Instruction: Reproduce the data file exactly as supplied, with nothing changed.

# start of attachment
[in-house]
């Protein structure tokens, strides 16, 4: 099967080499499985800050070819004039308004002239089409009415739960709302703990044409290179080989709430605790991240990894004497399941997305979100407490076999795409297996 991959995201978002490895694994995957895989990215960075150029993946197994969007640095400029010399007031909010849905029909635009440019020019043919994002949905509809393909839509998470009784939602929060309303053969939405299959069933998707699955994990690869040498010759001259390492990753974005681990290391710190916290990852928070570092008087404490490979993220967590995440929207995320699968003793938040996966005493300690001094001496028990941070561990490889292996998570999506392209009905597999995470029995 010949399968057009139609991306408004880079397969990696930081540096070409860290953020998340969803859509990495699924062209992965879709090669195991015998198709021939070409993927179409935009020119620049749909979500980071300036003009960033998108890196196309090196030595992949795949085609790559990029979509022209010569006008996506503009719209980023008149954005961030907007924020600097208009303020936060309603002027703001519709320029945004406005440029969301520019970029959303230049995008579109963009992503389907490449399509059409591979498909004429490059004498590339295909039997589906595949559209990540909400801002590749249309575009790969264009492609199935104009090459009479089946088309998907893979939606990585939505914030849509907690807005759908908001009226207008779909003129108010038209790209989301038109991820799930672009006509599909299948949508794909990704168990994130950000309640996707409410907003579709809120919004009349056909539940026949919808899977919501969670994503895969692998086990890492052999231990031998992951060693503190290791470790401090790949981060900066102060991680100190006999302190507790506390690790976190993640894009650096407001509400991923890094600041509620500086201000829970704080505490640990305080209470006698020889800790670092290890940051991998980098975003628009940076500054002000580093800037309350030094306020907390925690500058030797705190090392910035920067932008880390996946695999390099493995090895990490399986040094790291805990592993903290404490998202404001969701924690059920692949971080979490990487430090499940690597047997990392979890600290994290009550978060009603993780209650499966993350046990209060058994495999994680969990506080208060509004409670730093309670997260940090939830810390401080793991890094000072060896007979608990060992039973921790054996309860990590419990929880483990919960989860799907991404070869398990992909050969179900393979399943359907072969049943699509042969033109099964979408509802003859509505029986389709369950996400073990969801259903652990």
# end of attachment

[in-house]
């Protein structure tokens, strides 16, 4: 099967080499499985800050070819004039308004002239089409009415739960709302703990044409290179080989709430605790991240990894004497399941997305979100407490076999795409297996 991959995201978002490895694994995957895989990215960075150029993946197994969007640095400029010399007031909010849905029909635009440019020019043919994002949905509809393909839509998470009784939602929060309303053969939405299959069933998707699955994990690869040498010759001259390492990753974005681990290391710190916290990852928070570092008087404490490979993220967590995440929207995320699968003793938040996966005493300690001094001496028990941070561990490889292996998570999506392209009905597999995470029995 010949399968057009139609991306408004880079397969990696930081540096070409860290953020998340969803859509990495699924062209992965879709090669195991015998198709021939070409993927179409935009020119620049749909979500980071300036003009960033998108890196196309090196030595992949795949085609790559990029979509022209010569006008996506503009719209980023008149954005961030907007924020600097208009303020936060309603002027703001519709320029945004406005440029969301520019970029959303230049995008579109963009992503389907490449399509059409591979498909004429490059004498590339295909039997589906595949559209990540909400801002590749249309575009790969264009492609199935104009090459009479089946088309998907893979939606990585939505914030849509907690807005759908908001009226207008779909003129108010038209790209989301038109991820799930672009006509599909299948949508794909990704168990994130950000309640996707409410907003579709809120919004009349056909539940026949919808899977919501969670994503895969692998086990890492052999231990031998992951060693503190290791470790401090790949981060900066102060991680100190006999302190507790506390690790976190993640894009650096407001509400991923890094600041509620500086201000829970704080505490640990305080209470006698020889800790670092290890940051991998980098975003628009940076500054002000580093800037309350030094306020907390925690500058030797705190090392910035920067932008880390996946695999390099493995090895990490399986040094790291805990592993903290404490998202404001969701924690059920692949971080979490990487430090499940690597047997990392979890600290994290009550978060009603993780209650499966993350046990209060058994495999994680969990506080208060509004409670730093309670997260940090939830810390401080793991890094000072060896007979608990060992039973921790054996309860990590419990929880483990919960989860799907991404070869398990992909050969179900393979399943359907072969049943699509042969033109099964979408509802003859509505029986389709369950996400073990969801259903652990």